Tuesday, June 5, 2018

How to promote your hotel with a disturbing illustration of a dog

I'm not sure what folks were thinking 137 years ago, in 1881, when they dreamed up this three-inch-wide Victorian advertising trade card for a hotel in Reading, Pennsylvania. Who said, "This frightening image of a dog with an alarmingly oversized head will help spread the word and bring in more customers."?

Or perhaps it was just a case of truth in advertising, and this was how a hotel of horrors marketed itself. Perhaps this hotel had a Room 237 and a Room 1408, if you know what I mean. Or perhaps it was a trial run for Herman Webster Mudgett before he moved to Chicago a few years later. (I'm joking, but H.H. did spend some time in Pennsylvania and had a short stint at Norristown State Hospital.)

Silliness aside, here's what we know of the southcentral Pennsylvania hotel from the text on the front of the card:
Compliments of the Season
John E. Steinel,
9th Avenue Hotel,
9th and Walnut Streets,
Reading, Pa.

Fine Foreign and Domestic
Wines for the Holidays
John E. Steinel (1854-1907), according to his Find A Grave page, "was 17 when his father died and with his mother continued the father's hotel and brush business." (That was, you will not be surprised to learn, the only Google result for the phrase "hotel and brush business" before this blog post.)

He had a son, also named John E. Steinel, who lived from 1893 to 1943.

Finally, here's an excerpt from History of Reading, Pennsylvania, and the anniversary proceedings of the sesqui-centennial, June 5-12, 1898:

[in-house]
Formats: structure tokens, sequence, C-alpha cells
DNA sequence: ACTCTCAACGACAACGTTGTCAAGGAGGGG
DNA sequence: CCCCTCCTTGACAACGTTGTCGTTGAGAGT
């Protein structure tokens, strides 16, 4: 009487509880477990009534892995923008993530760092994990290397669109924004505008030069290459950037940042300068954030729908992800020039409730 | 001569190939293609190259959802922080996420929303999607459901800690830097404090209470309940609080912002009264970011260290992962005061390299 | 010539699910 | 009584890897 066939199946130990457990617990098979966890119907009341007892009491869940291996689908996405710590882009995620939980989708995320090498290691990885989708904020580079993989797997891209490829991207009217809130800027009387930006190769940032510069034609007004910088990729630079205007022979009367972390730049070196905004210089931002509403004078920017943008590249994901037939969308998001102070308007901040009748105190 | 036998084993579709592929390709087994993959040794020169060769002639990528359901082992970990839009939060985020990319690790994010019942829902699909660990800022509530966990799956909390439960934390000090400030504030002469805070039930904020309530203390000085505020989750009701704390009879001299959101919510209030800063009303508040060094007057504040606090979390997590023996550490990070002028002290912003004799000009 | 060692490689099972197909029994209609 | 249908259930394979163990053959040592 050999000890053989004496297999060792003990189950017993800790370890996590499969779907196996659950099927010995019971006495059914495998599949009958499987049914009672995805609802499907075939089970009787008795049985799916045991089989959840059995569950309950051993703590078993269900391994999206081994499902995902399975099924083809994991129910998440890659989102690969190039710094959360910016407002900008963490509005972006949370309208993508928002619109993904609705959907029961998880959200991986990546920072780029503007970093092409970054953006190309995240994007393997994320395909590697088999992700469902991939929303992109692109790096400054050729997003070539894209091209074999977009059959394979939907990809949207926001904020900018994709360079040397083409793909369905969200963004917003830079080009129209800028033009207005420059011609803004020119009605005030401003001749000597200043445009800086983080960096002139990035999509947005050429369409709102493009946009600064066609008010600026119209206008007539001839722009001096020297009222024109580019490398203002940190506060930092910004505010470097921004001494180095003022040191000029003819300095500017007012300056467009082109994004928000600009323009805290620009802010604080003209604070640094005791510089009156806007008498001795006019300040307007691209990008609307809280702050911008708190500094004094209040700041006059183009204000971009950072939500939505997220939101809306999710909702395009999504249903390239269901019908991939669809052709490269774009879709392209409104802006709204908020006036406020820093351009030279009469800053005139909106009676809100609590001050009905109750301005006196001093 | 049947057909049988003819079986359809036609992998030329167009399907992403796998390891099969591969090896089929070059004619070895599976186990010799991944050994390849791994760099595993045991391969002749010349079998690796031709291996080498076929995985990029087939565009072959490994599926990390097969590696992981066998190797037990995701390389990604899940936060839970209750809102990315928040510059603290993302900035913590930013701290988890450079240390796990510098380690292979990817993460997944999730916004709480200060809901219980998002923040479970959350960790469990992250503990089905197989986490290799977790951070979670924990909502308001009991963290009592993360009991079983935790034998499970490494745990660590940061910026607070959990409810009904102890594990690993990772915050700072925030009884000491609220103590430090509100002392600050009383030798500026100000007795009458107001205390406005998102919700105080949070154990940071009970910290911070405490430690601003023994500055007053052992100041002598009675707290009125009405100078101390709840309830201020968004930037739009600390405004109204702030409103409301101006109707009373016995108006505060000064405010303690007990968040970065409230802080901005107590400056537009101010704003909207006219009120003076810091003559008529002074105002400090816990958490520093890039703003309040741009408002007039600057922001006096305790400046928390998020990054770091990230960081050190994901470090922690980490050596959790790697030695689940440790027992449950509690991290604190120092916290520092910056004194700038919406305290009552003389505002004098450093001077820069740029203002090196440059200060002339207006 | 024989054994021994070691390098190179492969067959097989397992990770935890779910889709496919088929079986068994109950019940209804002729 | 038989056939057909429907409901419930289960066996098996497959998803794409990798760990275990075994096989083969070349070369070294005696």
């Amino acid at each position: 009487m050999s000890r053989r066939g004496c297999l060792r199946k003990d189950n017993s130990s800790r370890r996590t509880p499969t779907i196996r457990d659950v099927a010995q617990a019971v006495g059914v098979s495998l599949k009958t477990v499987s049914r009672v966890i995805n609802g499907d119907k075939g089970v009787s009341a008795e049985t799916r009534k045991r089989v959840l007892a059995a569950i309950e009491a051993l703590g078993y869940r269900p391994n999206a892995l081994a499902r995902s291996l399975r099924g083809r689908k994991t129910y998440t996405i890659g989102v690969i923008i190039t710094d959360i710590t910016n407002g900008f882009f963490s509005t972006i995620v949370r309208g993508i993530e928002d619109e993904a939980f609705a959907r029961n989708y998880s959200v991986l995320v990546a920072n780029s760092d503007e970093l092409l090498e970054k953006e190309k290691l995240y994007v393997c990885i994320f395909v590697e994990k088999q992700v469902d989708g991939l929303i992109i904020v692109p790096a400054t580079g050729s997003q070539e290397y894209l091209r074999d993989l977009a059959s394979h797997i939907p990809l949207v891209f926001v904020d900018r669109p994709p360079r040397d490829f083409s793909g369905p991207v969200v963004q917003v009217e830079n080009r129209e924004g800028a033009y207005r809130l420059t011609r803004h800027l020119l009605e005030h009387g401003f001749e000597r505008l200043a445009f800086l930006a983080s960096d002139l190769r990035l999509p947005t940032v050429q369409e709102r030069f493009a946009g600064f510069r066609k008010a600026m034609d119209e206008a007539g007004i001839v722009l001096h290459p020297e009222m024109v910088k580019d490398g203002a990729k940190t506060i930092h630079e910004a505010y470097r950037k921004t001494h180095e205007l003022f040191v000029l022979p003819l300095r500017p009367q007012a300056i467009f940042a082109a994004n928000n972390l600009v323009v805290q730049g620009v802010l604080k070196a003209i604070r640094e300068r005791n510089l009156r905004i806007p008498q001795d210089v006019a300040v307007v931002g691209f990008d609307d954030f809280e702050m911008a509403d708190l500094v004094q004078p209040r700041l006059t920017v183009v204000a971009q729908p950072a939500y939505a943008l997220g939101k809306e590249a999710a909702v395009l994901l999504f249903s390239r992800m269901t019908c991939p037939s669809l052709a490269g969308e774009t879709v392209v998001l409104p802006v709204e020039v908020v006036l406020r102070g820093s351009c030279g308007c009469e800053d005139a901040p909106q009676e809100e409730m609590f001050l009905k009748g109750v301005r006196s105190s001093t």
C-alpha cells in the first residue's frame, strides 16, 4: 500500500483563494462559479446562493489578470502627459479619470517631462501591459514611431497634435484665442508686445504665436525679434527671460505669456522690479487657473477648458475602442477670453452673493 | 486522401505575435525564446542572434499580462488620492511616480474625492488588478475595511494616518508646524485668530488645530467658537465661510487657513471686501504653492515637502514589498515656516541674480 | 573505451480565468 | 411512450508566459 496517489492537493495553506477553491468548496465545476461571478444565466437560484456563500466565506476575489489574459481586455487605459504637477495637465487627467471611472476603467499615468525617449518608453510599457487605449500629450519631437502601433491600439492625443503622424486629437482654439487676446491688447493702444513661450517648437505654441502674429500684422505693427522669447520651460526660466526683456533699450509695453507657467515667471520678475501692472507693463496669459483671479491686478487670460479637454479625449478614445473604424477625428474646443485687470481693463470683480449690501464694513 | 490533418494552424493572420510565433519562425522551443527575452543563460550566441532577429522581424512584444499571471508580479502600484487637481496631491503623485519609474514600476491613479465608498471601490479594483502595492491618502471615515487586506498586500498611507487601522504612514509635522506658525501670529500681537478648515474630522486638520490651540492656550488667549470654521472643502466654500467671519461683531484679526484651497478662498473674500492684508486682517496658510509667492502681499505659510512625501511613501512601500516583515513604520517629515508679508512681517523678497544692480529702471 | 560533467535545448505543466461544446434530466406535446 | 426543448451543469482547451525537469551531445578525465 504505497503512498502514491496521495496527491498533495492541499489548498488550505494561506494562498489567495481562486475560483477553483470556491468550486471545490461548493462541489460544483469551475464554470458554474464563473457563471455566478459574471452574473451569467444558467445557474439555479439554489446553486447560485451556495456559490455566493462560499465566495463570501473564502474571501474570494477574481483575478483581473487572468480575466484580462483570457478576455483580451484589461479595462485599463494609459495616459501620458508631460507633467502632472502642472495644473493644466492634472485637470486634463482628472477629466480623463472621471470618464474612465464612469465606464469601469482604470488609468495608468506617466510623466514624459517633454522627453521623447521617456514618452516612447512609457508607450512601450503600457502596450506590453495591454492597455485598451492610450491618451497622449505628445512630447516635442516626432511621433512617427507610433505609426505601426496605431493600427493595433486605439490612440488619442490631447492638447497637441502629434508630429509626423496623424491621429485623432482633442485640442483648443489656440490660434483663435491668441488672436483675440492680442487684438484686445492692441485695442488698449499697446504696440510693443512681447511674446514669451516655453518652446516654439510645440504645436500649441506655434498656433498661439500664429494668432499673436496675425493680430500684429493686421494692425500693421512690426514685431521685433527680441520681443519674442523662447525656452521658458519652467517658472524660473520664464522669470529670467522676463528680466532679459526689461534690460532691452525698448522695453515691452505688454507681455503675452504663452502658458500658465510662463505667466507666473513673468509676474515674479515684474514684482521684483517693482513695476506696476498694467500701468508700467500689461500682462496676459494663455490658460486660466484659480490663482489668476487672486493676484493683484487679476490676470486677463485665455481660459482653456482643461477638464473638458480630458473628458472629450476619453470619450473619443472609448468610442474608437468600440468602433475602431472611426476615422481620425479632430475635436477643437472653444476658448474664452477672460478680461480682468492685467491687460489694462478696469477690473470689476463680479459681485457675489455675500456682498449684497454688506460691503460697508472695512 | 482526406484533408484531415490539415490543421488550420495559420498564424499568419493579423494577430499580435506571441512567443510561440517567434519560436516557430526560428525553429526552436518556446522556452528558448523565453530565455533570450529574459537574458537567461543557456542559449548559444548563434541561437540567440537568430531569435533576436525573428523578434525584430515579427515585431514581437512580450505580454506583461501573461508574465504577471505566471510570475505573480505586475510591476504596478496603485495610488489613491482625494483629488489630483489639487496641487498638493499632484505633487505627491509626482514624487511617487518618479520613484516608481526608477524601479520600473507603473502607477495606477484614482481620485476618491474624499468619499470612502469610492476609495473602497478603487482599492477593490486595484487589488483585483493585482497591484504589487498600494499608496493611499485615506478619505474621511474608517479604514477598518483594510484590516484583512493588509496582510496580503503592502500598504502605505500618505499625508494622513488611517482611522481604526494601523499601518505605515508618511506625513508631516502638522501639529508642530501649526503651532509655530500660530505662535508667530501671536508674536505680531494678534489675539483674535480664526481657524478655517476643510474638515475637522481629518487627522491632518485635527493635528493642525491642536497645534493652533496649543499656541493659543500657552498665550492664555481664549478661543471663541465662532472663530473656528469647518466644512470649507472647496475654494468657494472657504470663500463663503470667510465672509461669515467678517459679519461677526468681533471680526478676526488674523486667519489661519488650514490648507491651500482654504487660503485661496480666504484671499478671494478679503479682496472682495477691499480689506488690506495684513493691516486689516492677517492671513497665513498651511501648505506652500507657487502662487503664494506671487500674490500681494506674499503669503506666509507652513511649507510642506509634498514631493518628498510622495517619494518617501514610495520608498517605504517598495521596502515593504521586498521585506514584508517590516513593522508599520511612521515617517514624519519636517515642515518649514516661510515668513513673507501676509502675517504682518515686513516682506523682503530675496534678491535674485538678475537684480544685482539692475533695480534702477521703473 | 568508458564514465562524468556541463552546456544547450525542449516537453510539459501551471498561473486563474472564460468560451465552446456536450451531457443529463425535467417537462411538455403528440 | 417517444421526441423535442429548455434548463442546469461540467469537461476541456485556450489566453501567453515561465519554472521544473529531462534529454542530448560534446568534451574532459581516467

"Steinel Factory — Peter Steinel emigrated from Germany in 1847, and located at Reading. He began manufacturing brushes of all kinds in 1848 on Franklin street near Front. He removed to 945 Penn street in 1853, and carried on the business there until his decease in 1870. He established a large trade, employing from 25 to 30 hands, and distributed his production in this and the surrounding counties by a number of teams. His son John E. Steinel then succeeded him, removing the factory to 837 Walnut street, and he has carried on the same until the present time. He employs from 6 to 15 hands, and ships brushes to different parts of this and the surrounding counties."

1 comment:

  1. This is an example of a Victorian trade card, the predecessor of the modern business card, printed and sold by chromolithographers, and customized by businesses of all varieties.

    Trade cards often depicted animals in comic scenes. This card in particular was designed by George M. Hayes of Philadelphia, active from 1878 to the 1890's. Source: http://www.artoftheprint.com/artistpages/trade_card_i_h_dewey_furniture_emporium_bucked.htm

    However, this primary source announced his retirement, or perhaps a continuation in a new venture, in 1884: https://books.google.com/books?id=zzpYAAAAYAAJ&pg=PA830&lpg=PA830&dq=%22george+m.+hayes%22+printer&source=bl&ots=Ee-TBLcKtZ&sig=P9FSvrFCwtnJtz0uNyrqVAXjRlY&hl=en&sa=X&ved=0ahUKEwjty9KpgMLbAhWDCDQIHaC6DQYQ6AEINzAD#v=onepage&q=%22george%20m.%20hayes%22%20printer&f=false

    Other businesses which customized the same bulldog design include the following:

    Hartman's Bookstore, Ashland, Pennsylvania: https://www.ebay.com/itm/0317O-VTG-TRADE-CARD-HARTMANS-BOOKSTORE-ASHLAND-PA-ODD-BULL-DOG-BAG-TIED-TO-TAIL-/153028651474?oid=142762780473

    French Confectionary: https://www.pinterest.co.uk/pin/219057969352038956

    A blank bulldog card: https://www.flickr.com/photos/57711005@N07/7237236706/in/pool-1033828@N21%7C57711005@N07

    Other similar cards designed and/or printed by George M. Hayes include:

    Collection of four trade cards (including the bulldog design): https://www.worthpoint.com/worthopedia/1881-victorian-m-hayes-comic-dog-cat-131786707

    Examples from the Spencer Museum of Art, University of Kansas: http://collection.spencerart.ku.edu/eMuseumPlus?service=ExternalInterface&module=artist&objectId=26757&viewType=detailView

    Various feline designs: https://thepethistorian.com/2017/05/18/comic-cats-on-victorian-trade-cards

    -- M.F.